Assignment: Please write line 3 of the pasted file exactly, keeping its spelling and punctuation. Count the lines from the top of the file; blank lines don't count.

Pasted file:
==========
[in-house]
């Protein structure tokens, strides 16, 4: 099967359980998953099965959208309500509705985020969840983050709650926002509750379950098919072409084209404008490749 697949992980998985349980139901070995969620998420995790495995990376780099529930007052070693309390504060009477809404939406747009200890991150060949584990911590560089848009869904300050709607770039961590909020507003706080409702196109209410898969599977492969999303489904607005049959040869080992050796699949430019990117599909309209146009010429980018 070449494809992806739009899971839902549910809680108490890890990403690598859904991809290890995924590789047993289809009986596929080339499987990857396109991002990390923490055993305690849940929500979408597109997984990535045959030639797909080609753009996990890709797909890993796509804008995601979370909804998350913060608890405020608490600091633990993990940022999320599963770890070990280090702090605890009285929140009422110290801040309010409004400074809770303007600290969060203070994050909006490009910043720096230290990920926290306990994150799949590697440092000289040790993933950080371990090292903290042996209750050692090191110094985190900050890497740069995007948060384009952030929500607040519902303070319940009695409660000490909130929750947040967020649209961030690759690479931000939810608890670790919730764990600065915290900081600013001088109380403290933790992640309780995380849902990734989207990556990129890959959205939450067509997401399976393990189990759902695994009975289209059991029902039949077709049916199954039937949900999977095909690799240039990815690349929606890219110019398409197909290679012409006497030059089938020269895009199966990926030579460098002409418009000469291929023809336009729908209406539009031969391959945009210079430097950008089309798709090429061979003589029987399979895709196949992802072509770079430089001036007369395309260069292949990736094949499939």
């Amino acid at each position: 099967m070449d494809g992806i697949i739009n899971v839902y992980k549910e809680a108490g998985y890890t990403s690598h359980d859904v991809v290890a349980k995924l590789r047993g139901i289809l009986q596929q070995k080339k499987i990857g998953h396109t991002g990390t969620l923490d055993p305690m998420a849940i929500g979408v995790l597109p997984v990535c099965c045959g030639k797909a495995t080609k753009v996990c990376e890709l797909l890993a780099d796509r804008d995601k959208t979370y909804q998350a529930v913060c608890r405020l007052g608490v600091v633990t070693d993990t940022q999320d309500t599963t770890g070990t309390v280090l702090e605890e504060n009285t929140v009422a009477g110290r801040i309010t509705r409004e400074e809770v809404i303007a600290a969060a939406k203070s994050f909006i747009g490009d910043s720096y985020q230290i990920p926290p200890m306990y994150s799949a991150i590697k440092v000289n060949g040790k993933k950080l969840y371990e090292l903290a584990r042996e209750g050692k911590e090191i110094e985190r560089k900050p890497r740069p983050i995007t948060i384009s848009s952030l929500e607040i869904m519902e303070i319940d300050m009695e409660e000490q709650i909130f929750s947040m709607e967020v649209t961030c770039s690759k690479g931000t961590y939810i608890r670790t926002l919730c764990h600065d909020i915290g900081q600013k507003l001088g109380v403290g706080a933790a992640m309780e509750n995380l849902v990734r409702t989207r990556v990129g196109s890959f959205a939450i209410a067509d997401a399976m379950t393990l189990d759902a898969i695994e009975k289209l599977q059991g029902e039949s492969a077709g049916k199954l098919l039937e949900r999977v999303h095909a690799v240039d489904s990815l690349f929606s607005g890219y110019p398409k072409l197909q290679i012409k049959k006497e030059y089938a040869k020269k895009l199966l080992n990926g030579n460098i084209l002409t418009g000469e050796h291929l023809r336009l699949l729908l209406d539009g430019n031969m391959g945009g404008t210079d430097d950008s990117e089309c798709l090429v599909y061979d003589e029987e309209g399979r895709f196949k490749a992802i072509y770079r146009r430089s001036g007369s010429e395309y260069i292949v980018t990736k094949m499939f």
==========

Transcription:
């Amino acid at each position: 099967m070449d494809g992806i697949i739009n899971v839902y992980k549910e809680a108490g998985y890890t990403s690598h359980d859904v991809v290890a349980k995924l590789r047993g139901i289809l009986q596929q070995k080339k499987i990857g998953h396109t991002g990390t969620l923490d055993p305690m998420a849940i929500g979408v995790l597109p997984v990535c099965c045959g030639k797909a495995t080609k753009v996990c990376e890709l797909l890993a780099d796509r804008d995601k959208t979370y909804q998350a529930v913060c608890r405020l007052g608490v600091v633990t070693d993990t940022q999320d309500t599963t770890g070990t309390v280090l702090e605890e504060n009285t929140v009422a009477g110290r801040i309010t509705r409004e400074e809770v809404i303007a600290a969060a939406k203070s994050f909006i747009g490009d910043s720096y985020q230290i990920p926290p200890m306990y994150s799949a991150i590697k440092v000289n060949g040790k993933k950080l969840y371990e090292l903290a584990r042996e209750g050692k911590e090191i110094e985190r560089k900050p890497r740069p983050i995007t948060i384009s848009s952030l929500e607040i869904m519902e303070i319940d300050m009695e409660e000490q709650i909130f929750s947040m709607e967020v649209t961030c770039s690759k690479g931000t961590y939810i608890r670790t926002l919730c764990h600065d909020i915290g900081q600013k507003l001088g109380v403290g706080a933790a992640m309780e509750n995380l849902v990734r409702t989207r990556v990129g196109s890959f959205a939450i209410a067509d997401a399976m379950t393990l189990d759902a898969i695994e009975k289209l599977q059991g029902e039949s492969a077709g049916k199954l098919l039937e949900r999977v999303h095909a690799v240039d489904s990815l690349f929606s607005g890219y110019p398409k072409l197909q290679i012409k049959k006497e030059y089938a040869k020269k895009l199966l080992n990926g030579n460098i084209l002409t418009g000469e050796h291929l023809r336009l699949l729908l209406d539009g430019n031969m391959g945009g404008t210079d430097d950008s990117e089309c798709l090429v599909y061979d003589e029987e309209g399979r895709f196949k490749a992802i072509y770079r146009r430089s001036g007369s010429e395309y260069i292949v980018t990736k094949m499939f």